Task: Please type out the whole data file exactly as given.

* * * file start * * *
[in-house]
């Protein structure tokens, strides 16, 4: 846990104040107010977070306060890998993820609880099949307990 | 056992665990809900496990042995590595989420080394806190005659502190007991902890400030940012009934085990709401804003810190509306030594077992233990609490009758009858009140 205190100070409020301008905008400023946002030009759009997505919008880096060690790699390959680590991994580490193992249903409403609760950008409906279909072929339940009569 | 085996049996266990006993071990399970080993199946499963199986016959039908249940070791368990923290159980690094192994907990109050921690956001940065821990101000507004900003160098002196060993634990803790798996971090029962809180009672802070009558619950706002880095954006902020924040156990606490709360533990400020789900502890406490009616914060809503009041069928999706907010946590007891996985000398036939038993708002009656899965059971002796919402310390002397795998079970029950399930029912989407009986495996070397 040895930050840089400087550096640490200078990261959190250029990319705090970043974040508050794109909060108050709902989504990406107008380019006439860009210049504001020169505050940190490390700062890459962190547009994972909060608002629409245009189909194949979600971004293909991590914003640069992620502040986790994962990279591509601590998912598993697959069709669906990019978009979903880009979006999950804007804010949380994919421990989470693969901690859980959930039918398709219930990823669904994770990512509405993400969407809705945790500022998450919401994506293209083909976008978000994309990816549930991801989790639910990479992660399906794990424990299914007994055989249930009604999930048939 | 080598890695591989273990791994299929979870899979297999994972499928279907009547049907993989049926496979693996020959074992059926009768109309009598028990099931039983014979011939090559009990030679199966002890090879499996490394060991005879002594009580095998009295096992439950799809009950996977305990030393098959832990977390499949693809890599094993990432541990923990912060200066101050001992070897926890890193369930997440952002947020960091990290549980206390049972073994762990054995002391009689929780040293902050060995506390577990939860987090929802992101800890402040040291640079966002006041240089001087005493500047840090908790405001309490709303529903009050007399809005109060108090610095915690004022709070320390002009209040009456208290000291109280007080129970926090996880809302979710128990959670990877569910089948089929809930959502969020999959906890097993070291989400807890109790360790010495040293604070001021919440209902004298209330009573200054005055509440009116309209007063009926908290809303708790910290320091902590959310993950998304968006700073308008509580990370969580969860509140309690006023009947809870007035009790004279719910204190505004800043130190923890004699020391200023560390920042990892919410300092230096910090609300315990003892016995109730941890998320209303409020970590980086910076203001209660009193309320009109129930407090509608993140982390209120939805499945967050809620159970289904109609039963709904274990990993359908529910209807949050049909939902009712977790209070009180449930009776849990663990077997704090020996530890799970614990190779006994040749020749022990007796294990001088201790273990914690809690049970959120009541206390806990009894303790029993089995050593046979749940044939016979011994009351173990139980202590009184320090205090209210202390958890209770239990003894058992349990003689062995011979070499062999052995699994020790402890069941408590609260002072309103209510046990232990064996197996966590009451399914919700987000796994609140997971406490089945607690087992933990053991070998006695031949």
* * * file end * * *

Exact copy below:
[in-house]
């Protein structure tokens, strides 16, 4: 846990104040107010977070306060890998993820609880099949307990 | 056992665990809900496990042995590595989420080394806190005659502190007991902890400030940012009934085990709401804003810190509306030594077992233990609490009758009858009140 205190100070409020301008905008400023946002030009759009997505919008880096060690790699390959680590991994580490193992249903409403609760950008409906279909072929339940009569 | 085996049996266990006993071990399970080993199946499963199986016959039908249940070791368990923290159980690094192994907990109050921690956001940065821990101000507004900003160098002196060993634990803790798996971090029962809180009672802070009558619950706002880095954006902020924040156990606490709360533990400020789900502890406490009616914060809503009041069928999706907010946590007891996985000398036939038993708002009656899965059971002796919402310390002397795998079970029950399930029912989407009986495996070397 040895930050840089400087550096640490200078990261959190250029990319705090970043974040508050794109909060108050709902989504990406107008380019006439860009210049504001020169505050940190490390700062890459962190547009994972909060608002629409245009189909194949979600971004293909991590914003640069992620502040986790994962990279591509601590998912598993697959069709669906990019978009979903880009979006999950804007804010949380994919421990989470693969901690859980959930039918398709219930990823669904994770990512509405993400969407809705945790500022998450919401994506293209083909976008978000994309990816549930991801989790639910990479992660399906794990424990299914007994055989249930009604999930048939 | 080598890695591989273990791994299929979870899979297999994972499928279907009547049907993989049926496979693996020959074992059926009768109309009598028990099931039983014979011939090559009990030679199966002890090879499996490394060991005879002594009580095998009295096992439950799809009950996977305990030393098959832990977390499949693809890599094993990432541990923990912060200066101050001992070897926890890193369930997440952002947020960091990290549980206390049972073994762990054995002391009689929780040293902050060995506390577990939860987090929802992101800890402040040291640079966002006041240089001087005493500047840090908790405001309490709303529903009050007399809005109060108090610095915690004022709070320390002009209040009456208290000291109280007080129970926090996880809302979710128990959670990877569910089948089929809930959502969020999959906890097993070291989400807890109790360790010495040293604070001021919440209902004298209330009573200054005055509440009116309209007063009926908290809303708790910290320091902590959310993950998304968006700073308008509580990370969580969860509140309690006023009947809870007035009790004279719910204190505004800043130190923890004699020391200023560390920042990892919410300092230096910090609300315990003892016995109730941890998320209303409020970590980086910076203001209660009193309320009109129930407090509608993140982390209120939805499945967050809620159970289904109609039963709904274990990993359908529910209807949050049909939902009712977790209070009180449930009776849990663990077997704090020996530890799970614990190779006994040749020749022990007796294990001088201790273990914690809690049970959120009541206390806990009894303790029993089995050593046979749940044939016979011994009351173990139980202590009184320090205090209210202390958890209770239990003894058992349990003689062995011979070499062999052995699994020790402890069941408590609260002072309103209510046990232990064996197996966590009451399914919700987000796994609140997971406490089945607690087992933990053991070998006695031949």